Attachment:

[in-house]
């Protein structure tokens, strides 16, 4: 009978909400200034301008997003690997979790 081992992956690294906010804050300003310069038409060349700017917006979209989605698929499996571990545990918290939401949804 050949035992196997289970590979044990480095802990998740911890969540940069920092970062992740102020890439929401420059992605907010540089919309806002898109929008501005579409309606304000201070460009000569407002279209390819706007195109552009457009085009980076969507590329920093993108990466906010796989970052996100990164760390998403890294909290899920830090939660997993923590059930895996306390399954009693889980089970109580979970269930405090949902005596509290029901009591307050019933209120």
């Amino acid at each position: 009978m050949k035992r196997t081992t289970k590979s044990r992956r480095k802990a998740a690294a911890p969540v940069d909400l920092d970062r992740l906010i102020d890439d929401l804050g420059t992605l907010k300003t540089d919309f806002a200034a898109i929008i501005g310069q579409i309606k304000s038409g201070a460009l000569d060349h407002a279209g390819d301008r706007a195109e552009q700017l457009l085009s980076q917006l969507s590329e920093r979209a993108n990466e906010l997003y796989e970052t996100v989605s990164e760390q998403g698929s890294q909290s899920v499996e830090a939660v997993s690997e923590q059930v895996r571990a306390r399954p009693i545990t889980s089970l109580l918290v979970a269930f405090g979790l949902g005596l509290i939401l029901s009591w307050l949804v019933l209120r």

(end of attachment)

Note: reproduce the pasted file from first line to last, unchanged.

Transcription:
[in-house]
């Protein structure tokens, strides 16, 4: 009978909400200034301008997003690997979790 081992992956690294906010804050300003310069038409060349700017917006979209989605698929499996571990545990918290939401949804 050949035992196997289970590979044990480095802990998740911890969540940069920092970062992740102020890439929401420059992605907010540089919309806002898109929008501005579409309606304000201070460009000569407002279209390819706007195109552009457009085009980076969507590329920093993108990466906010796989970052996100990164760390998403890294909290899920830090939660997993923590059930895996306390399954009693889980089970109580979970269930405090949902005596509290029901009591307050019933209120």
């Amino acid at each position: 009978m050949k035992r196997t081992t289970k590979s044990r992956r480095k802990a998740a690294a911890p969540v940069d909400l920092d970062r992740l906010i102020d890439d929401l804050g420059t992605l907010k300003t540089d919309f806002a200034a898109i929008i501005g310069q579409i309606k304000s038409g201070a460009l000569d060349h407002a279209g390819d301008r706007a195109e552009q700017l457009l085009s980076q917006l969507s590329e920093r979209a993108n990466e906010l997003y796989e970052t996100v989605s990164e760390q998403g698929s890294q909290s899920v499996e830090a939660v997993s690997e923590q059930v895996r571990a306390r399954p009693i545990t889980s089970l109580l918290v979970a269930f405090g979790l949902g005596l509290i939401l029901s009591w307050l949804v019933l209120r």